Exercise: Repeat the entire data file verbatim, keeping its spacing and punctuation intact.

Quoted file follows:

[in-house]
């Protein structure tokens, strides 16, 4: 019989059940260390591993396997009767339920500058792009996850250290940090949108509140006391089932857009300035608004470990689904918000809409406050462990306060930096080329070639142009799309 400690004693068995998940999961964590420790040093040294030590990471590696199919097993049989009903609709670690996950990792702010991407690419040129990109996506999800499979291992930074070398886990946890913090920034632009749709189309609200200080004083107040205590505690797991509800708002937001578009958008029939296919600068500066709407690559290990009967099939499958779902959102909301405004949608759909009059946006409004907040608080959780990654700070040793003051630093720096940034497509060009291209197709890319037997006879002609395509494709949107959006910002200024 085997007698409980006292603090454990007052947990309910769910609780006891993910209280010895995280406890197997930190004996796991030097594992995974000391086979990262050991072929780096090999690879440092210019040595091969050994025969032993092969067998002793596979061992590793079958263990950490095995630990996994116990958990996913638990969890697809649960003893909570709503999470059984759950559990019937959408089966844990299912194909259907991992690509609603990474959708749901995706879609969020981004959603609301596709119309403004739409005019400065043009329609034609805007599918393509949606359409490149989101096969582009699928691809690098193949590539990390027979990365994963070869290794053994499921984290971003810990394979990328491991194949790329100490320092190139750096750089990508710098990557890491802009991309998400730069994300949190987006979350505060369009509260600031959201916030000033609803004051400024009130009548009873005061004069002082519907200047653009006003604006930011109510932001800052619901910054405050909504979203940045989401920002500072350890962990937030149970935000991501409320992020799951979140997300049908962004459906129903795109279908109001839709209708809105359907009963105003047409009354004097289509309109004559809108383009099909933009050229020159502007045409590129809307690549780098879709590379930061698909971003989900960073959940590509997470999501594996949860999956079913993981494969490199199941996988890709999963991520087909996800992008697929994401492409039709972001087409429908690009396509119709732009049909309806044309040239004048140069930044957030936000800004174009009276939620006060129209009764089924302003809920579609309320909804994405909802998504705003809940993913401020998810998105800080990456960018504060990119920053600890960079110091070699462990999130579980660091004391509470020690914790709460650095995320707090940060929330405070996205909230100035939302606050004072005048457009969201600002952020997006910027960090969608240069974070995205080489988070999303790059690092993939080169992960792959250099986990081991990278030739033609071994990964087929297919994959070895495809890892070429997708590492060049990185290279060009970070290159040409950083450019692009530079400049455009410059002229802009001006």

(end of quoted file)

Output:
[in-house]
């Protein structure tokens, strides 16, 4: 019989059940260390591993396997009767339920500058792009996850250290940090949108509140006391089932857009300035608004470990689904918000809409406050462990306060930096080329070639142009799309 400690004693068995998940999961964590420790040093040294030590990471590696199919097993049989009903609709670690996950990792702010991407690419040129990109996506999800499979291992930074070398886990946890913090920034632009749709189309609200200080004083107040205590505690797991509800708002937001578009958008029939296919600068500066709407690559290990009967099939499958779902959102909301405004949608759909009059946006409004907040608080959780990654700070040793003051630093720096940034497509060009291209197709890319037997006879002609395509494709949107959006910002200024 085997007698409980006292603090454990007052947990309910769910609780006891993910209280010895995280406890197997930190004996796991030097594992995974000391086979990262050991072929780096090999690879440092210019040595091969050994025969032993092969067998002793596979061992590793079958263990950490095995630990996994116990958990996913638990969890697809649960003893909570709503999470059984759950559990019937959408089966844990299912194909259907991992690509609603990474959708749901995706879609969020981004959603609301596709119309403004739409005019400065043009329609034609805007599918393509949606359409490149989101096969582009699928691809690098193949590539990390027979990365994963070869290794053994499921984290971003810990394979990328491991194949790329100490320092190139750096750089990508710098990557890491802009991309998400730069994300949190987006979350505060369009509260600031959201916030000033609803004051400024009130009548009873005061004069002082519907200047653009006003604006930011109510932001800052619901910054405050909504979203940045989401920002500072350890962990937030149970935000991501409320992020799951979140997300049908962004459906129903795109279908109001839709209708809105359907009963105003047409009354004097289509309109004559809108383009099909933009050229020159502007045409590129809307690549780098879709590379930061698909971003989900960073959940590509997470999501594996949860999956079913993981494969490199199941996988890709999963991520087909996800992008697929994401492409039709972001087409429908690009396509119709732009049909309806044309040239004048140069930044957030936000800004174009009276939620006060129209009764089924302003809920579609309320909804994405909802998504705003809940993913401020998810998105800080990456960018504060990119920053600890960079110091070699462990999130579980660091004391509470020690914790709460650095995320707090940060929330405070996205909230100035939302606050004072005048457009969201600002952020997006910027960090969608240069974070995205080489988070999303790059690092993939080169992960792959250099986990081991990278030739033609071994990964087929297919994959070895495809890892070429997708590492060049990185290279060009970070290159040409950083450019692009530079400049455009410059002229802009001006």